Eating disorder treatment centers often specialize in treating more than one disorder simultaneously – out of great need. Since disorders like OCD, or depression, or PTSD can trigger disordered eating behaviors (and vice versa), the staff at the center must be able to address both disorders as the foundation for a full recovery. The good news is that much of the psychiatric treatments available at these facilities are valid for both eating disorders and OCD. If you or a loved one is struggling with an eating disorder as well as a psychiatric disorder like obsessive-compulsive disorder, call out for help today – there is hope for the future.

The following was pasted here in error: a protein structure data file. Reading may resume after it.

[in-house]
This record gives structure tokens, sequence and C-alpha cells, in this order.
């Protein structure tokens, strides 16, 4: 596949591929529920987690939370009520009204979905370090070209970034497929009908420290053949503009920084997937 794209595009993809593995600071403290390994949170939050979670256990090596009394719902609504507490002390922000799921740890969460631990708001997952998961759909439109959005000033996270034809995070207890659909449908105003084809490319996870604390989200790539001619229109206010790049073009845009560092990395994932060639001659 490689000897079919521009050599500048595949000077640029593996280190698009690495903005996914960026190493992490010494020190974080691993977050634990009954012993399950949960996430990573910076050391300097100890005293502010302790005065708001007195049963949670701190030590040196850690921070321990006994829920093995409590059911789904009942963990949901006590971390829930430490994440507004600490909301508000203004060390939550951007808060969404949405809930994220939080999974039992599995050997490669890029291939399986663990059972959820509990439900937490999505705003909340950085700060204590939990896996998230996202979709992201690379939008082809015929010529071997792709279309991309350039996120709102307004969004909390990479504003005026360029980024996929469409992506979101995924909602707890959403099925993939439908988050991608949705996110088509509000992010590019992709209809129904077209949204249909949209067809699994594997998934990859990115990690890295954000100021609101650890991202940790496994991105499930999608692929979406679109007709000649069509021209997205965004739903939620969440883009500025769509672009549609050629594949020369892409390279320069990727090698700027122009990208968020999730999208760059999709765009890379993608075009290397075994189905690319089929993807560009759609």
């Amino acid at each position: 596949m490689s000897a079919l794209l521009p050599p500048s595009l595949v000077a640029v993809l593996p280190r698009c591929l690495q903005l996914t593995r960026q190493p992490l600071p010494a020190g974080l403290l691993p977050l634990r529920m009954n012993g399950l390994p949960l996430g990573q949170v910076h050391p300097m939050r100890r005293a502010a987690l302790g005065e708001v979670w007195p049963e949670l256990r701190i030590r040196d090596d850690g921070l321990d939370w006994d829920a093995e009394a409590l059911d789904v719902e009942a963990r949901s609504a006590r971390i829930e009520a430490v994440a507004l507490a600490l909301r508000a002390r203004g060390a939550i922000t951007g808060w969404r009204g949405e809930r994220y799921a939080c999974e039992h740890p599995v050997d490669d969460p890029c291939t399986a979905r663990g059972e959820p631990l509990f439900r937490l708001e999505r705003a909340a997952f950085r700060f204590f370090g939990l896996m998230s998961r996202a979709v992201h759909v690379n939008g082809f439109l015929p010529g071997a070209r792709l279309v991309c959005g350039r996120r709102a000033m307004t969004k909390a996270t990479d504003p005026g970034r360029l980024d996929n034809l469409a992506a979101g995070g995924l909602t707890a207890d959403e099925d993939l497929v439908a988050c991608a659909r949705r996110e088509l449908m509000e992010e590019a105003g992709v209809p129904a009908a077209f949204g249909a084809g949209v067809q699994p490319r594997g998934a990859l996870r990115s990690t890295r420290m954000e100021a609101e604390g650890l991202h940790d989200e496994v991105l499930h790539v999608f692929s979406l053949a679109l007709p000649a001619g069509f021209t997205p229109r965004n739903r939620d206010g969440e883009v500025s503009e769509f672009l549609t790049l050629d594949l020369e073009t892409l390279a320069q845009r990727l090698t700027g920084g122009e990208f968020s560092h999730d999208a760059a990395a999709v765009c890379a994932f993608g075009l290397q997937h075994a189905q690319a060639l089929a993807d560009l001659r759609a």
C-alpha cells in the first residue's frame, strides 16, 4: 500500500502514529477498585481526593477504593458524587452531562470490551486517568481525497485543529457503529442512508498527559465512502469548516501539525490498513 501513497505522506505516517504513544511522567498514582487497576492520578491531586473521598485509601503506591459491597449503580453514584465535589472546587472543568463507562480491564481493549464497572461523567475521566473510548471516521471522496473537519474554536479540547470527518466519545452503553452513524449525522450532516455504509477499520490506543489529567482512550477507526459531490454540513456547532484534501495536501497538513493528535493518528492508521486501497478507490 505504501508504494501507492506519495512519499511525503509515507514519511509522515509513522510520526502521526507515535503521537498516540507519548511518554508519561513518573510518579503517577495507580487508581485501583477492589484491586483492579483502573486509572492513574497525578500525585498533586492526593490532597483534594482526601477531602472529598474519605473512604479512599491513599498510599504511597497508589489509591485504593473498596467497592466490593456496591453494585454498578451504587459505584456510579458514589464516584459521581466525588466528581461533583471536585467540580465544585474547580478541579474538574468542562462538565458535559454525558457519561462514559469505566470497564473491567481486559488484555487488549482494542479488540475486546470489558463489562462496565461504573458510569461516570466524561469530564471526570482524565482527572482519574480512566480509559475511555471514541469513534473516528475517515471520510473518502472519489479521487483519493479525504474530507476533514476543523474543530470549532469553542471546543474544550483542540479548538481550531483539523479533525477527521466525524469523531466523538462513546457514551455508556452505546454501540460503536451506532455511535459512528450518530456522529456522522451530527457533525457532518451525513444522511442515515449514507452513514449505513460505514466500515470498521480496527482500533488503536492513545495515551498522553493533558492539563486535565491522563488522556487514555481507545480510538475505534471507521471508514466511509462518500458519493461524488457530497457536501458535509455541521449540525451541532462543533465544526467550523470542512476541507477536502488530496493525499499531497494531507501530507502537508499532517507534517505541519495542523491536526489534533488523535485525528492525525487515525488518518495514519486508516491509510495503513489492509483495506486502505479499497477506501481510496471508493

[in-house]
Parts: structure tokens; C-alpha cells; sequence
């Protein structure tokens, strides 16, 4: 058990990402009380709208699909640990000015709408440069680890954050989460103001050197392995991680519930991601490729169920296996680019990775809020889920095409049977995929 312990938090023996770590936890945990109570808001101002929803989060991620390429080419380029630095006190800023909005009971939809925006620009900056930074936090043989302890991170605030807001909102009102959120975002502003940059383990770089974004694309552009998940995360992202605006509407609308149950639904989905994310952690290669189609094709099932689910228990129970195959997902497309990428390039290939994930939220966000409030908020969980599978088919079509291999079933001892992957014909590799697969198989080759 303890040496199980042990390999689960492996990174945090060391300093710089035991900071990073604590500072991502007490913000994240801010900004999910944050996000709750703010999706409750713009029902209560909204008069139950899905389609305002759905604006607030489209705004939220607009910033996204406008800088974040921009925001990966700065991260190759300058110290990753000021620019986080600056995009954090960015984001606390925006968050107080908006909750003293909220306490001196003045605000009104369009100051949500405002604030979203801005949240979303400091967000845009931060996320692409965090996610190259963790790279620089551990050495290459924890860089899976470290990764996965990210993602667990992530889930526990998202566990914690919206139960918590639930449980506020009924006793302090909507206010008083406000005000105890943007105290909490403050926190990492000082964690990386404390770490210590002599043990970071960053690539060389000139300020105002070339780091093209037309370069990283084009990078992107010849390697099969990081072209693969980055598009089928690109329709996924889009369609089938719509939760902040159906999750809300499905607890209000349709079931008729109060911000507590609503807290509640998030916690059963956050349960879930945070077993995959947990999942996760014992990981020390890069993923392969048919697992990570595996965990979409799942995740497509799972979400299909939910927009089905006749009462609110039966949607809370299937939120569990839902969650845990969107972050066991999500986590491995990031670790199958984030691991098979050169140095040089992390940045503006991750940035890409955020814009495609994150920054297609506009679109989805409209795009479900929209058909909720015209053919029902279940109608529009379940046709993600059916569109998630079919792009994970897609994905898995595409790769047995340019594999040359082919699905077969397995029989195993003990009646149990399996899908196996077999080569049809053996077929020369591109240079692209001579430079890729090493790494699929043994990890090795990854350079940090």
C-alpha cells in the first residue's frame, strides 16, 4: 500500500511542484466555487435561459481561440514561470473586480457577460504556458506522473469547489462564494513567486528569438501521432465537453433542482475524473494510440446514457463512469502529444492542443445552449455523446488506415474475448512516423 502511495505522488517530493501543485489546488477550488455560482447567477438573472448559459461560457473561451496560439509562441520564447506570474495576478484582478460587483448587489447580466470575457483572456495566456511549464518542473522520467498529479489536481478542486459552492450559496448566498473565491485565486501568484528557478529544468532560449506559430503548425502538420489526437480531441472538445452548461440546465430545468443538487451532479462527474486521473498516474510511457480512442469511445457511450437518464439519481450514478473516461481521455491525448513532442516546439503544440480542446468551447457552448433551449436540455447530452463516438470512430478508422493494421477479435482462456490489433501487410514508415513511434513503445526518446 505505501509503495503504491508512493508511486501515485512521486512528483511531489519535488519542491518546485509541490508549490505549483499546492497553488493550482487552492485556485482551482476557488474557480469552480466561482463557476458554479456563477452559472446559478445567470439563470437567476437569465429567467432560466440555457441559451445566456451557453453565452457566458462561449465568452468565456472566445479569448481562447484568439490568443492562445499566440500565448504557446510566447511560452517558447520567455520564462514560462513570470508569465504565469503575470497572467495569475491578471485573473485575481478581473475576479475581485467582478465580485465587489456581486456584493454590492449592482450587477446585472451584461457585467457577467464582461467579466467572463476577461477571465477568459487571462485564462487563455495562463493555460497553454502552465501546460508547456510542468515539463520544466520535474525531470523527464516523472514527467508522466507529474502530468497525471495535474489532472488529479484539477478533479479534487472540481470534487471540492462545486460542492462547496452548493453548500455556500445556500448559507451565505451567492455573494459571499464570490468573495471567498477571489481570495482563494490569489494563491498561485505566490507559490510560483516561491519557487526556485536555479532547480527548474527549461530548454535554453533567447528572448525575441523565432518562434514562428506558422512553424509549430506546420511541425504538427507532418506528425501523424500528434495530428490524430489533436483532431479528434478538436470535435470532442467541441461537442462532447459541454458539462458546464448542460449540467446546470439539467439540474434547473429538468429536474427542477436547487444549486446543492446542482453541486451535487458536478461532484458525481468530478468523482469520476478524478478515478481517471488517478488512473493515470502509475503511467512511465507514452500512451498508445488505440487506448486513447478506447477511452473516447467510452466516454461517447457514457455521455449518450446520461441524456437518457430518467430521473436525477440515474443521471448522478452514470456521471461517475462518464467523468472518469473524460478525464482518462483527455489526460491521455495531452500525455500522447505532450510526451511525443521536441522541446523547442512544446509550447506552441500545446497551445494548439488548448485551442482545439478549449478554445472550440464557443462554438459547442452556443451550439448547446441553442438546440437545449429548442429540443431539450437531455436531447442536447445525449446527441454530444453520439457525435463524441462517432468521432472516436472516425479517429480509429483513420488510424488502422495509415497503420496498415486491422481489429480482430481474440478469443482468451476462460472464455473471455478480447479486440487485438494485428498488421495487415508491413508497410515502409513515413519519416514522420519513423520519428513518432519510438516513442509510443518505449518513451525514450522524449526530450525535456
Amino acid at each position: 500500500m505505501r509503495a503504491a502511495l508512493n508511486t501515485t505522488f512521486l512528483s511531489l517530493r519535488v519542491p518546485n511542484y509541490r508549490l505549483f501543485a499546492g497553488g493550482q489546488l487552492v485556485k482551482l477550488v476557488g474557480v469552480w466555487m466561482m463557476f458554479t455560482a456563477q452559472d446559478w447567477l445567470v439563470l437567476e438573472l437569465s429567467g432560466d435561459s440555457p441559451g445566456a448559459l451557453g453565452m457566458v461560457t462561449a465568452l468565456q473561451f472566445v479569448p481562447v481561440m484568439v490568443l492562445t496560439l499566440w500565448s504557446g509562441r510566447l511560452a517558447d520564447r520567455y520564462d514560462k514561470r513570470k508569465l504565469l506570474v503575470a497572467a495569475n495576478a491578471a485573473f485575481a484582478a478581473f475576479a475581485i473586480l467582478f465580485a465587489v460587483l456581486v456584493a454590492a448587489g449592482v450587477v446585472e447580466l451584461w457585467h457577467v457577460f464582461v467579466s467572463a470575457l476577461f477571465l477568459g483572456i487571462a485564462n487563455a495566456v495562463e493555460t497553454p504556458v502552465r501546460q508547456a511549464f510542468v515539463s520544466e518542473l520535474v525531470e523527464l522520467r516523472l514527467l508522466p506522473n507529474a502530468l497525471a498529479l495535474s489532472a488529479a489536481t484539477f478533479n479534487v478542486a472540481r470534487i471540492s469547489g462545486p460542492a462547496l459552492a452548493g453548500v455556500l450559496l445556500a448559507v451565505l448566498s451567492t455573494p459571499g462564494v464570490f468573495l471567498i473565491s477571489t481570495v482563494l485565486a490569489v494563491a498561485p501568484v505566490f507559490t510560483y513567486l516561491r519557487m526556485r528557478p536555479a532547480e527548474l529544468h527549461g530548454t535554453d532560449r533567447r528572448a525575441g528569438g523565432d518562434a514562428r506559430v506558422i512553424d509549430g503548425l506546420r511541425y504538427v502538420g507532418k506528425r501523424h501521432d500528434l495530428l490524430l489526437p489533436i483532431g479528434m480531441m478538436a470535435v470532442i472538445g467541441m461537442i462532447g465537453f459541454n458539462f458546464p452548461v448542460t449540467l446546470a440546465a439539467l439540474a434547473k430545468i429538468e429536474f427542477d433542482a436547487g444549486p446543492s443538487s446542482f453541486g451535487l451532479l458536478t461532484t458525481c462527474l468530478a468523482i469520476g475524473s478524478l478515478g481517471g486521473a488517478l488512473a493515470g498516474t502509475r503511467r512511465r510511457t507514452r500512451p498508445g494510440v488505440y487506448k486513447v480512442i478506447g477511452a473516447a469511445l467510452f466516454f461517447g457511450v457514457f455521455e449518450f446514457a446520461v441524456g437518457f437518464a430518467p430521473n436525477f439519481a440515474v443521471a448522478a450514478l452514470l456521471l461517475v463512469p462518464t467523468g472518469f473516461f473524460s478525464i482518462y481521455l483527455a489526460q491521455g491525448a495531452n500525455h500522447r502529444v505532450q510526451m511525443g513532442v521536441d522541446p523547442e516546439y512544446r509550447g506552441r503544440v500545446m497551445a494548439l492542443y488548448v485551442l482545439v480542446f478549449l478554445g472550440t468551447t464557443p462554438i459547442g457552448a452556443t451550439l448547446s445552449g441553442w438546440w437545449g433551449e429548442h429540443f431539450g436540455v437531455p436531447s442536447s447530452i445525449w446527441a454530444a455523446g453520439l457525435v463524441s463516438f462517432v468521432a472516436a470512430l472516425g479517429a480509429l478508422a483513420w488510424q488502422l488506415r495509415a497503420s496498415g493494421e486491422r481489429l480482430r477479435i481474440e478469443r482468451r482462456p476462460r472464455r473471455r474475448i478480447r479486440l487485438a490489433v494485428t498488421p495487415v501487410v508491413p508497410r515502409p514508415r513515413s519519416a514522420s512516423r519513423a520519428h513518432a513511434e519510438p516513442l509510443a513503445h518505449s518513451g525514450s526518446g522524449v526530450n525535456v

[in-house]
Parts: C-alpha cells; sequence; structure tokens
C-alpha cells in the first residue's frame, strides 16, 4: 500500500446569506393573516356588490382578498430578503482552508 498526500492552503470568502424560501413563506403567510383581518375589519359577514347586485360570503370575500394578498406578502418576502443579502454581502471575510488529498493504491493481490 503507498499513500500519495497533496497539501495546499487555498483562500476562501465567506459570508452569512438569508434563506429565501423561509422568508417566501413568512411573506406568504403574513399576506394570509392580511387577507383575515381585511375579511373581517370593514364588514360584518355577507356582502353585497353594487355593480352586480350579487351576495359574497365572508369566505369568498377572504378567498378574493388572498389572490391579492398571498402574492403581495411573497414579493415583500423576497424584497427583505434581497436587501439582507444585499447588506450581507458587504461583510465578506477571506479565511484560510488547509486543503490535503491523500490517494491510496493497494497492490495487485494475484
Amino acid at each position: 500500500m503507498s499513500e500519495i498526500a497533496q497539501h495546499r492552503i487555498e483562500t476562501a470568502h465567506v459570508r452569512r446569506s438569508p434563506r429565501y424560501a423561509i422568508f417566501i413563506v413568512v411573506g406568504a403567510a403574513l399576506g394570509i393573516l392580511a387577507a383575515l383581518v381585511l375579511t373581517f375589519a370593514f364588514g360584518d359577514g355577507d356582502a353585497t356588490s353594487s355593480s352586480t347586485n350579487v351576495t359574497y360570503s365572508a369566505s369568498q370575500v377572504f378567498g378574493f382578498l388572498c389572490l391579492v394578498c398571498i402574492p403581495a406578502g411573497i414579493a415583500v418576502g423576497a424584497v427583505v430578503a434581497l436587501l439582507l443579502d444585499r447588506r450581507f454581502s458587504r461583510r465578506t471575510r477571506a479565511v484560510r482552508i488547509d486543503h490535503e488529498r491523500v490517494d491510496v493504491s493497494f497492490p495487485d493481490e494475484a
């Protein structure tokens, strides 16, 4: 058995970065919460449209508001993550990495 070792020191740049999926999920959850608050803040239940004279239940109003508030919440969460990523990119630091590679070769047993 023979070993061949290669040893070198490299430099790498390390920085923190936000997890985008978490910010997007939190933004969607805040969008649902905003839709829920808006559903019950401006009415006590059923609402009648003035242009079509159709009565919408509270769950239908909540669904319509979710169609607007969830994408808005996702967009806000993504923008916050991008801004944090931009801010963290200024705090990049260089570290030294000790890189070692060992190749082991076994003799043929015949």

With 20 years of behavioral health business development experience, Carrie combines world-class marketing, media, public relations, outreach and business development with a deep understanding of client care and treatment. Her contributions to the world of behavioral health business development – and particularly eating disorder treatment – go beyond simple marketing; she has actively developed leaders for her organizations and for the industry at large.